For the past two days, the Nigerian social media, television stations, newspapers and other news outlets have been abuzz with the story of the arrest of some eight senior officials of the Central Bank of Nigeria, Ibadan branch, for conniving among themselves to steal N8 billion Naira from the branch. The allegation detailed how the officials, in charge of sorting and destroying mutilated and unusable high denominations of the Nigerian currency were, over a period of two to four years, switching high-denominated currencies meant for destruction with lower-denominated ones.
Many Nigerians, in their reactions, have either faulted the former CBN governor, Malam Sanusi Lamido Sanusi, for not detecting this crime earlier, or praised the 8 alleged criminals for “getting their share of the national cake”, others have dismissed the whole crime as a CBN affair, therefore not in any way of any immediate concern to the entire Nigerian citizenry. In their opinion, the loss of N8b can only impact the apex bank’s profits, and has nothing to do with Nigerians. Unfortunately, they are very wrong. Let us review ways the money could have been beneficial the ordinary Nigeria.
One of the allegations made against Lamido Sanusi which led to his sack was that he was making financial donations to some universities and polytechnics from profits of the apex bank. There was a specific allegation of N500m gift to a particular university in the northern part of Nigeria. Now, assuming that this N8 billion was not lost to these criminals, the CBN’s profit at the end of any of those years would have increased by a particular amount - or something close to it - and its financial assistance to education institutions, community healthcare programs, and small business organizations would have increased. For example, listed next are some ways the CBN could have expended the N8b excess profit if it had not been serially stolen by those Despicable 8:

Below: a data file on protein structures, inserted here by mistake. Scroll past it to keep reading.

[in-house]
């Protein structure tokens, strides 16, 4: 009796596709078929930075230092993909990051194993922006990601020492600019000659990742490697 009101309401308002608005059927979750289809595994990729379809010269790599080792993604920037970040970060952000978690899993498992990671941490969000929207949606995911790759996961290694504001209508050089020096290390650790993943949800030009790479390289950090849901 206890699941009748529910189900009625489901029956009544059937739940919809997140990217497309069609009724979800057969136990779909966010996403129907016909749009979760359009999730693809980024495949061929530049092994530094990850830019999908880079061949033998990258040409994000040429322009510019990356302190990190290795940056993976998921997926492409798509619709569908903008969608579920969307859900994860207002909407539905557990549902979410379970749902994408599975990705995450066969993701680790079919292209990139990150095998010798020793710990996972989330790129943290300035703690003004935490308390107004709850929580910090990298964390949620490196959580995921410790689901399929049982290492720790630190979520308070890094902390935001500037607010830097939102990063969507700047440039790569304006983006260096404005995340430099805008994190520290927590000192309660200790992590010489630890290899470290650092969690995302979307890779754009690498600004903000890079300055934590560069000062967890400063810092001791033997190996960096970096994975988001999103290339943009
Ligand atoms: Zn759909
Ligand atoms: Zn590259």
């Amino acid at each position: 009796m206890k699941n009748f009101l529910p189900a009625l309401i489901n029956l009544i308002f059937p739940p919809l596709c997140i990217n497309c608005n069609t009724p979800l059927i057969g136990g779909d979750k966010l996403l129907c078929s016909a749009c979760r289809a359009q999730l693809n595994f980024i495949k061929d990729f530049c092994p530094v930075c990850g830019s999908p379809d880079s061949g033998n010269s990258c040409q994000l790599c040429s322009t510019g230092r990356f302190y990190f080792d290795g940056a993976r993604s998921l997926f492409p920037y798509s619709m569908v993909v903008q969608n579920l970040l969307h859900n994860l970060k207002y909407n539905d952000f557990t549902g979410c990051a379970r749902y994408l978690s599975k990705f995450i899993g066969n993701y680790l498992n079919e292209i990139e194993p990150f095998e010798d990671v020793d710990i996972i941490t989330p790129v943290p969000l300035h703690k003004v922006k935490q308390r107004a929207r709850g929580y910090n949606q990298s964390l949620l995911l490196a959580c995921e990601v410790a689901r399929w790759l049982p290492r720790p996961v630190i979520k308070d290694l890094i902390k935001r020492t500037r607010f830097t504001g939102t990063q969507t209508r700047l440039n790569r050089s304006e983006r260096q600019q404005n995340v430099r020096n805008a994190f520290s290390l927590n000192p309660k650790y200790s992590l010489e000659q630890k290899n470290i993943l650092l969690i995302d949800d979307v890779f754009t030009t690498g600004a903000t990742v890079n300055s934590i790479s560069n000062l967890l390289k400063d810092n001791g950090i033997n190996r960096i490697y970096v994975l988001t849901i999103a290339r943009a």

I could go on and on with examples of how the missing N8b can benefit Nigerians of every region and ethnic nationality, and so also could someone else; but, unfortunately, many Nigerians do not believe that some of these thefts negatively impact on their lives and well-being just because it happened in some isolated industry, company, or community by some unknown civil servants. They believe that only corrupt activities by politicians at every level affect them. Not so.
The sooner we begin to realize that any amount of money stolen from any public institution, be they banks, hospitals, manufacturing companies, or from the school principal’s office directly or indirectly affects you as an individual, regardless of your ethnic origin, the people will increase their efforts to fight corruption